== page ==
The A-bomb was dropped at 8:15 on August 6, 1945. It instantly killed 80,000 people. Over 6,000 of those where middle school children in the city center working to create firebreaks. About 20,000 were Korean slave laborers the Japanese had brought over to work in factories for the war effort. Twelve were American prisoners of war. It is very difficult to gauge the death toll, but the museum estimated about 350,000 people died from the bombs and radiation afterward.

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The bomb was detonated a little more than 600 meters above ground for maximum damage. While the city was used to air raids and bombers coming through, they stood still when the atom bomb was dropped. Three airplanes went past, dropping the bomb and two parachutes. Curious, people watched instead of fleeing for shelter.

The heat of the bomb was around 1 million degrees centigrade at its center. The heat of the explosion twisted steel, melted concrete, incinerated flesh and bones, and left only shadows of people behind. The few that survived were mostly 1km away from the hypocenter. They stumbled through the streets, some diving into the river, with their skin melting off their body. A few made it home, only to find their homes destroyed by fire and wind, even up to 4 kms away from the hypocenter. Others died, trapped in burning buildings.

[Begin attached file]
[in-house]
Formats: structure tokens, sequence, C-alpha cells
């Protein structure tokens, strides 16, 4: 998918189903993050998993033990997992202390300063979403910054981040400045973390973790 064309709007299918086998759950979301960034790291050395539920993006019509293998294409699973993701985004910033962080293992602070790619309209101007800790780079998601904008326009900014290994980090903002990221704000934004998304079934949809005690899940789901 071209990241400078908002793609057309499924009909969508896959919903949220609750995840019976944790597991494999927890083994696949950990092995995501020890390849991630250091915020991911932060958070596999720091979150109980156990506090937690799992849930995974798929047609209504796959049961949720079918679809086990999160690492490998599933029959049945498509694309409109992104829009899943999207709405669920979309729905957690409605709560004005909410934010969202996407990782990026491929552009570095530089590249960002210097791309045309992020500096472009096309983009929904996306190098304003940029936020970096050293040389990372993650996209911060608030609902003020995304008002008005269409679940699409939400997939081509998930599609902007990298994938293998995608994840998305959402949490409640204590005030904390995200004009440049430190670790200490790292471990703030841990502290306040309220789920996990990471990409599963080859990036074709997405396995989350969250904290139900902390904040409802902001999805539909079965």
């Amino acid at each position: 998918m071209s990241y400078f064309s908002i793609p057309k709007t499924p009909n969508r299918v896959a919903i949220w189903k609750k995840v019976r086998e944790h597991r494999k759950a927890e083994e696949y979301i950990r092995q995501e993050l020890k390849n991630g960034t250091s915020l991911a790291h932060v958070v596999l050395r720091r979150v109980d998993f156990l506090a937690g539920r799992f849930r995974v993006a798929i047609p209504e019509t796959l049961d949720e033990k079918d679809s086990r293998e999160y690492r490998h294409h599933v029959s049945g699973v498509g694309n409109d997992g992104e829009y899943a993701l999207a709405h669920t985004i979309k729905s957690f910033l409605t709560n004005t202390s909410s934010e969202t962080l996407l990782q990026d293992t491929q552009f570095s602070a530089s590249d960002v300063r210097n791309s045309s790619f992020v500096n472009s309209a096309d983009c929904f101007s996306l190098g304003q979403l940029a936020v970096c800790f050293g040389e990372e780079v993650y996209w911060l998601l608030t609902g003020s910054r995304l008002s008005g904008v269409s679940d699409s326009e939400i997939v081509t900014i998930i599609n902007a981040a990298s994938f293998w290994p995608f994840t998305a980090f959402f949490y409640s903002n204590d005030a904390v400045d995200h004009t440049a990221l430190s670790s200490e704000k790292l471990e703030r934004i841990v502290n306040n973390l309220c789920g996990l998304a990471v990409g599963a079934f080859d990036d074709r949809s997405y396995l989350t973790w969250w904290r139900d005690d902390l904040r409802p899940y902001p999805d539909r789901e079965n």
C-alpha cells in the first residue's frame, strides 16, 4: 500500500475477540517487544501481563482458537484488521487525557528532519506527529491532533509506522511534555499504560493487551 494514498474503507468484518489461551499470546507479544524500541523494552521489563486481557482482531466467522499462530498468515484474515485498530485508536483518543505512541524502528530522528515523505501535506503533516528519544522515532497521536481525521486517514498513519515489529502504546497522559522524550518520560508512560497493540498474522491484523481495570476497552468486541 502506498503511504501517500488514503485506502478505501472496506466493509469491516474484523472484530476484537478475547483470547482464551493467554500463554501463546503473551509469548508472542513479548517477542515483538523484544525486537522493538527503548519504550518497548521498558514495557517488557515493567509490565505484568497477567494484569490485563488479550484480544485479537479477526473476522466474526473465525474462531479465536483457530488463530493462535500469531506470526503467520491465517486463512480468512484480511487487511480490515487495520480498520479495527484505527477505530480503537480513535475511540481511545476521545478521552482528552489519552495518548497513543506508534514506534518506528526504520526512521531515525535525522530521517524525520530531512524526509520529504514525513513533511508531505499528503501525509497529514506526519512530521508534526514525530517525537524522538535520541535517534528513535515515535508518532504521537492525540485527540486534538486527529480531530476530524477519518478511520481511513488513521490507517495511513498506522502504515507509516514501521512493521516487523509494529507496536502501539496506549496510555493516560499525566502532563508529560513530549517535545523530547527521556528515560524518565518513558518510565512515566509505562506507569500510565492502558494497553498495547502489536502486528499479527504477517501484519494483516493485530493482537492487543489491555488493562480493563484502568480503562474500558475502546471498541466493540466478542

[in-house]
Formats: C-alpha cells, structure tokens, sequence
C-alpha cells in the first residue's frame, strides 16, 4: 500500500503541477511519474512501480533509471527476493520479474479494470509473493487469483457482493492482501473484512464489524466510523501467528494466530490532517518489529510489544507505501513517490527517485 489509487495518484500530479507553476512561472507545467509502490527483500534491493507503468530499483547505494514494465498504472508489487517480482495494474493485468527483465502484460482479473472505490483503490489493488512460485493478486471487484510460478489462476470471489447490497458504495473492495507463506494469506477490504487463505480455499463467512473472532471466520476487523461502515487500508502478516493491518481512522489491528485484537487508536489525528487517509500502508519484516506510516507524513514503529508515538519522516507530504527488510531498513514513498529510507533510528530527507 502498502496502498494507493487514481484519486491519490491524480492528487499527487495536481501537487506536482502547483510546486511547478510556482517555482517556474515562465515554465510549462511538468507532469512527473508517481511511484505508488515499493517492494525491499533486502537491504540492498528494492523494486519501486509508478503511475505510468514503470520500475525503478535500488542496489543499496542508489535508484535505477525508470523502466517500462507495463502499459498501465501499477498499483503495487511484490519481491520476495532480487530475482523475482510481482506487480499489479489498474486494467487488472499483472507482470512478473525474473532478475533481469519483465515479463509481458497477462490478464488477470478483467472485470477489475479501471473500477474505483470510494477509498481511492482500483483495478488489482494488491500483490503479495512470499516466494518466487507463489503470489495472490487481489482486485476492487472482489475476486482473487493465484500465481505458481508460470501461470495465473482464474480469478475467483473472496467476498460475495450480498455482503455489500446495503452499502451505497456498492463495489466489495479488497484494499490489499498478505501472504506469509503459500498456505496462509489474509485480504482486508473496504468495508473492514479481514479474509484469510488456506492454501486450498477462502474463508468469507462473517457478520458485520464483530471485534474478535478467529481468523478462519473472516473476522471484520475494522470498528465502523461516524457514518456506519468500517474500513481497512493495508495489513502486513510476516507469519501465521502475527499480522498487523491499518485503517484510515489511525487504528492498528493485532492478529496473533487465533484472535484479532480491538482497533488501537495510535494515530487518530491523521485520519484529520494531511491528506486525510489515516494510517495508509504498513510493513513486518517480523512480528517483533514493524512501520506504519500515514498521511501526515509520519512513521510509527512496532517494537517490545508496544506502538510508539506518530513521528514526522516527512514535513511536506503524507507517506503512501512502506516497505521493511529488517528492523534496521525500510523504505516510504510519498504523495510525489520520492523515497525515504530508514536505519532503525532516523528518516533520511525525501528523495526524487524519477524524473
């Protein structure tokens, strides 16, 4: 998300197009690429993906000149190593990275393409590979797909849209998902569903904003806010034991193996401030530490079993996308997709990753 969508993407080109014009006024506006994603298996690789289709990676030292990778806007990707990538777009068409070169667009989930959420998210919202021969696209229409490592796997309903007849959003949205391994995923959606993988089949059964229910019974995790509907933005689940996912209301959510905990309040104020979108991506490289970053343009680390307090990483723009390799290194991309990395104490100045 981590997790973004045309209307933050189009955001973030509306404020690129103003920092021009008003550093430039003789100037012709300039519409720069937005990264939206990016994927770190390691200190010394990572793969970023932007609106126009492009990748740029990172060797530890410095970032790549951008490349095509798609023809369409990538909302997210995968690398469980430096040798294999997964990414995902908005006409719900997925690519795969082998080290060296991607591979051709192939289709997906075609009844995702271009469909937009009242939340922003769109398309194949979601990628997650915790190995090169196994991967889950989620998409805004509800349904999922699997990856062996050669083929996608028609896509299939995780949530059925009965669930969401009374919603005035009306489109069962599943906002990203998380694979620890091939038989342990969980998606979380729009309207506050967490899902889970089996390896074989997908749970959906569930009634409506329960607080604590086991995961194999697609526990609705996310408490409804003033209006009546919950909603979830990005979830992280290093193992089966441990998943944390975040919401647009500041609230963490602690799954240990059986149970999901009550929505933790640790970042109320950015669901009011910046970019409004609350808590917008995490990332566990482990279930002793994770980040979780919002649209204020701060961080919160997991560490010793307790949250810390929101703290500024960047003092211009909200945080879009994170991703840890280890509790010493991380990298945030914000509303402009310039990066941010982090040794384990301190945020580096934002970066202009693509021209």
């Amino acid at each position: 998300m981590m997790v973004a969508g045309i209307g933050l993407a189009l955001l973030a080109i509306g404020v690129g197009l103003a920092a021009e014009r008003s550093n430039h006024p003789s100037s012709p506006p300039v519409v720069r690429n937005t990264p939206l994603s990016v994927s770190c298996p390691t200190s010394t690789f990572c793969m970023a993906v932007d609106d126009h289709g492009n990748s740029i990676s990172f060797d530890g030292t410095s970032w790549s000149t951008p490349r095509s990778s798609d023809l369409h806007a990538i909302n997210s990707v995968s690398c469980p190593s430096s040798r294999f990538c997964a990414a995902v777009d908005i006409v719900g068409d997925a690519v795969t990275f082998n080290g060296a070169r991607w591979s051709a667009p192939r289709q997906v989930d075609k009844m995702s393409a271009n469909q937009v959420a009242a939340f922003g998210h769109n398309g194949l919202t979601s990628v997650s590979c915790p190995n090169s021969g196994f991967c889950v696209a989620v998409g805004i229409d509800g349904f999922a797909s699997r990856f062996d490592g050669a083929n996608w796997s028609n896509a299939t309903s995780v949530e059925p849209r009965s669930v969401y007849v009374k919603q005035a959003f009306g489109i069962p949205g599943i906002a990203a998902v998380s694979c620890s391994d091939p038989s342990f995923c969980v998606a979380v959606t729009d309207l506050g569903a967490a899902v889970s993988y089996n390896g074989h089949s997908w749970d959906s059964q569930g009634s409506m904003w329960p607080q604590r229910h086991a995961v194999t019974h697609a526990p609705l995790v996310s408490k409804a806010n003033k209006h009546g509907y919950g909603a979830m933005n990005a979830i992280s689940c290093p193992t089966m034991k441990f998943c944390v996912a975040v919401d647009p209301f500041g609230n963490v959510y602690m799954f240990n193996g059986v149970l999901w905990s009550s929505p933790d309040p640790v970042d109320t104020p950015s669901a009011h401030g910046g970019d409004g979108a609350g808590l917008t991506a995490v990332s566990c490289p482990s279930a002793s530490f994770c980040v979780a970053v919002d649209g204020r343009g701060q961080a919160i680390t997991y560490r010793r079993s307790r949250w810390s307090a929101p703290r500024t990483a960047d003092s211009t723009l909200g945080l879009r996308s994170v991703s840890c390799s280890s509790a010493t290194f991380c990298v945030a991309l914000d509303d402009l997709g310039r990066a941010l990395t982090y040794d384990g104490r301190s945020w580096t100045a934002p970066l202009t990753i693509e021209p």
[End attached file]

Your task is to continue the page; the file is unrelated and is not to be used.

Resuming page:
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Children ringing the peace bell together.

Those that survived the initial blast died 1-20 days later from radiation. No one knew what was happening. No one understood radiation, and many hospitals were destroyed in the blast. Few images exist of the first day after the bomb. One photographer went into the city to document, but was shocked by the thousands of corpses amidst the rubble, and could only take five photos before leaving. He later died of radiation poisoning.

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This dome building, the peace memorial, was the closest surviving building to the epicenter. It was left just as the bomb ravaged it, with twisted steel rebar running through the interior.Known as the Hiroshima Prefectural Industrial Promotion Hall, it was only 160 meters from the hypocenter. Everyone inside died instantly.